it to the field for him — grits and whatever, sausage, cured ham, a
Willie Holliday worked himself, and his children,
as he and his seven brothers and three sisters worked — six days a week, dawn to dark, Sunday
a day of rest. Escaping unrelenting physical labor meant leaving home for jobs with wages, as
did his siblings and children.
For them all, labor began at 4 or 5 years old,
expectations high. Willie Holliday set goals for cotton picking, for
“When I was 5, I picked 50 pounds,” says John
Holliday. “When I was 8, I picked 100. When I was 11, I picked 200. When I was 16, I picked
“Everybody had chores. Do the chickens, dig
potatoes, get firewood, pick cotton, pull corn.”
When work for others was done, work waited at
Wife Maggie Holliday maintained a large garden, as
did mother Sara Jane Holliday. “Our garden had every kind of vegetable — tomatoes, corn,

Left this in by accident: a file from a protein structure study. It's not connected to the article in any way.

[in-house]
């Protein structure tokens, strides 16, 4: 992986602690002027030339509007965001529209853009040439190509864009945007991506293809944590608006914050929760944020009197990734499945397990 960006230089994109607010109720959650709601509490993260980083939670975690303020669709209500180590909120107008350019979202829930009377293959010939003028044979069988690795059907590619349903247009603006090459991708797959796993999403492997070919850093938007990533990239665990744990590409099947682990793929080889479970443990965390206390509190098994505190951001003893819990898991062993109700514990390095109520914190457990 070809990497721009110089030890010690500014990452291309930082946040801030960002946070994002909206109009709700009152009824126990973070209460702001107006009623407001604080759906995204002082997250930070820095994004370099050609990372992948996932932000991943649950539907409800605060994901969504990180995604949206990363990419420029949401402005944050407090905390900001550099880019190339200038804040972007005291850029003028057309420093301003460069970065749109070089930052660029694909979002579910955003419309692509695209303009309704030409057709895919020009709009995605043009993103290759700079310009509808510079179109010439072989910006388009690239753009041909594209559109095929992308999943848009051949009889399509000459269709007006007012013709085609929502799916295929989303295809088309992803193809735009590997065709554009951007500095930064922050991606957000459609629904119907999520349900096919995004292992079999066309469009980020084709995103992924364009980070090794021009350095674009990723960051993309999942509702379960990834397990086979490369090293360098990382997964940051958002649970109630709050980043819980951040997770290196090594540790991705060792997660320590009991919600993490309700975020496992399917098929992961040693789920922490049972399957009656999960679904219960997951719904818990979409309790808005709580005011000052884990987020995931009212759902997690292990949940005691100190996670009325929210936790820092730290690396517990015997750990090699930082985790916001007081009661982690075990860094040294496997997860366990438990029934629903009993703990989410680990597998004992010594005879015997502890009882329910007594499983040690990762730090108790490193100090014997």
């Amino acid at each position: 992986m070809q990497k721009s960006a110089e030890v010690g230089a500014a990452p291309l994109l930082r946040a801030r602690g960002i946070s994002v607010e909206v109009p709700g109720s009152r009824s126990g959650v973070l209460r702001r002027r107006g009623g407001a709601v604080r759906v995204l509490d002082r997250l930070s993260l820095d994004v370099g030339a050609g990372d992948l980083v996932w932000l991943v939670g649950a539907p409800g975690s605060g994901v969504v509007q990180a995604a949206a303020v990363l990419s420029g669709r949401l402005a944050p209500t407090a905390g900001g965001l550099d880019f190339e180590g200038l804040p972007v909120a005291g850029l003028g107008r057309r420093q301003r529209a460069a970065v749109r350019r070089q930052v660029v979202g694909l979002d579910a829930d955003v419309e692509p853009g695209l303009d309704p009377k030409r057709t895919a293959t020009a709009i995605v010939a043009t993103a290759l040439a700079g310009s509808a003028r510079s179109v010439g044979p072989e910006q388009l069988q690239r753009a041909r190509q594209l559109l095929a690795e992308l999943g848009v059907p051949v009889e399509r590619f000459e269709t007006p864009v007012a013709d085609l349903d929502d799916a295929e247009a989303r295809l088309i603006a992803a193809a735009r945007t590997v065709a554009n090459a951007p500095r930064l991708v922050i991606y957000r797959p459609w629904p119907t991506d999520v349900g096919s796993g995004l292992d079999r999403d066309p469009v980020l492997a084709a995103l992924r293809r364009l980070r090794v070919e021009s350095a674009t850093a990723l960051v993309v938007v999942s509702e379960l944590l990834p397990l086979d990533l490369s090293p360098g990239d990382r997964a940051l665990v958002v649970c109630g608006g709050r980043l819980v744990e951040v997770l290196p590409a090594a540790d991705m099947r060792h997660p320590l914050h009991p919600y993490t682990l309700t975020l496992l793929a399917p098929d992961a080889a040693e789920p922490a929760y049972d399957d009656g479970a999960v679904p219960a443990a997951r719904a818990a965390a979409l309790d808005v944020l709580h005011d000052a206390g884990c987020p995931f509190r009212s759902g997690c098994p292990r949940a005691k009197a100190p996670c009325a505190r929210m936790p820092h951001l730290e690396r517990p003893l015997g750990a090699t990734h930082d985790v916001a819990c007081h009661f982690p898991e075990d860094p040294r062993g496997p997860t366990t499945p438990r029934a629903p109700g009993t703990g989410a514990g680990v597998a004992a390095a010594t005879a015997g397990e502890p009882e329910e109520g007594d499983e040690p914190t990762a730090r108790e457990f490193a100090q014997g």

green beans, butter beans, cabbage, collard greens, ice potatoes,” says sister
Remedies for ailments were homegrown,
“If you got a cut, he would soak fat meat in
turpentine and tie it on,” says Conyers.
“If you had a fever, he would take a thick-leaf
plant — we called them fire leaves or candles — and bruise it and wet it with cold water and
tie it on with a cloth, and when it was dry, the fever would be gone.”
The children ventured into the woods to gather
fruit for preserves. Grandson McKnight, 68, and a business consultant, remembers blueberries,
blackberries, gooseberries, huckleberries.
He also remembers Maggie Holliday making butter,
shaking cream in a jar for hours, singing, “Come butter come; come butter come; the fish is
in the water; now come butter come.”
And it did, says McKnight.
“We grew a lot; we bought very little. As a
sharecropper, you’d get very little money,” says daughter Conyers.